Cage Match: Max Domi vs. Tomas Hertl

by Rick Roos on November 14, 2018


Despite closing in on the quarter mark for the season, we’re still early enough for poolies to wonder whether players without a strong track record who are performing well are indeed for real or just having a prolonged hot stretch. Take this week’s combatants – Max Domi and Tomas Hertl. Both were formerly top prospects who are now belatedly fulfilling expectations, or at least so it seems thus far. Can we trust either or both to continue to play as well over the rest of this season, plus beyond; and which one is the better own? Cage Match is here to find out!

Career Path and Contract Status

Domi, 23, was drafted 12th overall in 2013 after an 87-point OHL campaign. Despite the struggles of the Coyotes and Domi getting better by the season in the OHL, he didn’t make his pro debut until 2015-16, but went directly to the NHL. There he impressed with 52 points, setting expectations for him to be a dominant force for a team desperately in need of scoring. Instead, Domi was only able to produce at a 53-point pace in an injury-affected 2016-17 campaign, then saw his output drop to 45 points last season. With Domi an RFA, he was flipped to Montreal in exchange for their own disappointing forward (Alex Galchenyuk). Thus far in Montreal Domi has thrived, tallying 21 points in his first 17 games and already equaling his goal total from all of last season.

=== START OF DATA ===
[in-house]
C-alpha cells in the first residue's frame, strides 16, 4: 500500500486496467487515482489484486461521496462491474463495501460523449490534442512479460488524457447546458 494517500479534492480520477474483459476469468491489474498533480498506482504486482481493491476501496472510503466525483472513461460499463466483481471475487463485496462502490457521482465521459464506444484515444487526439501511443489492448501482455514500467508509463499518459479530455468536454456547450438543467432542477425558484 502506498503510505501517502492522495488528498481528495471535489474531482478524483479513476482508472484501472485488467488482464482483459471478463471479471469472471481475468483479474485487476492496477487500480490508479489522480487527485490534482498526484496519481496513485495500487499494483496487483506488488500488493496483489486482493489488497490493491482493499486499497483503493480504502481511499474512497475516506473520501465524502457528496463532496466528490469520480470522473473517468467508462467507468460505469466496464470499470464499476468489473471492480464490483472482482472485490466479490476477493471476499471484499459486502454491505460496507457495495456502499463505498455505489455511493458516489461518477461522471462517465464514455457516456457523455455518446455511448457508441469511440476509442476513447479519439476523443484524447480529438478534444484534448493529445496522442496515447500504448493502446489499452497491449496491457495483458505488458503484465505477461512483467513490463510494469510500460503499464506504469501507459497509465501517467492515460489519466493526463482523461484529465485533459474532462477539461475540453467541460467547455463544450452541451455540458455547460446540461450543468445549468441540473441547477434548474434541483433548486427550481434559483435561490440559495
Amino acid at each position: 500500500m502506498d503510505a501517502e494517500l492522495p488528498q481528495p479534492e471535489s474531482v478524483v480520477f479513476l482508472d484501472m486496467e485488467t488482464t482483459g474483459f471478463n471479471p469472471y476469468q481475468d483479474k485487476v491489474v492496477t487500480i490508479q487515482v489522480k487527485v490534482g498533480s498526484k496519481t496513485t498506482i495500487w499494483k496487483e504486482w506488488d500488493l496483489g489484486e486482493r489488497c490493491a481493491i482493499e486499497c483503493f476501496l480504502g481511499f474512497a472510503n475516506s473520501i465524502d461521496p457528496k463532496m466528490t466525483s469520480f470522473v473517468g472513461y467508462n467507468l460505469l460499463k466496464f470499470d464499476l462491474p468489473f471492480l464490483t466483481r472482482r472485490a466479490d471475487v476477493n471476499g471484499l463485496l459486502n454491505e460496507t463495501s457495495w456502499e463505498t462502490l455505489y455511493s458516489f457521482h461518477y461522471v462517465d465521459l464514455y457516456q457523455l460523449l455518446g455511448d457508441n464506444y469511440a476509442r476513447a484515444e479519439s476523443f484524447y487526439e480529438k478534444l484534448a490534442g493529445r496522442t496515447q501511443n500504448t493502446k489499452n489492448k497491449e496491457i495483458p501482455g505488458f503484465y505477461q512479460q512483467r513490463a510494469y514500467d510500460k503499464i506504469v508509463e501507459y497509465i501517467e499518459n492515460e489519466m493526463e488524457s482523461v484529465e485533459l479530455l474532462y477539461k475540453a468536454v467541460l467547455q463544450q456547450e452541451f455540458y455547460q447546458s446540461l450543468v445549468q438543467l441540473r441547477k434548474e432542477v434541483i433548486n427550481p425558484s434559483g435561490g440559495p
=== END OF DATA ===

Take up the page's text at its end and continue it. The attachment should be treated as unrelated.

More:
Hertl, who turned 25 earlier this week, was drafted 17th overall in 2012; and after spending his age 18 season playing in the Czech elite league, he was in a Sharks uniform for 37 games of the 2013-14 campaign. Despite not even taking the ice for half the team’s games that season he opened their eyes (and those of poolies) with 25 points, including 15 goals, with five coming in one game. From there, however, it was disappointment and unfulfilled expectations, with Hertl only once in the next three seasons even reaching the point per every other game mark. But last season he started to show signs of life, with 13 points in his last 18 regular season games followed by nine points in ten playoff contests. And so far this season has been at or near the point-per-game mark.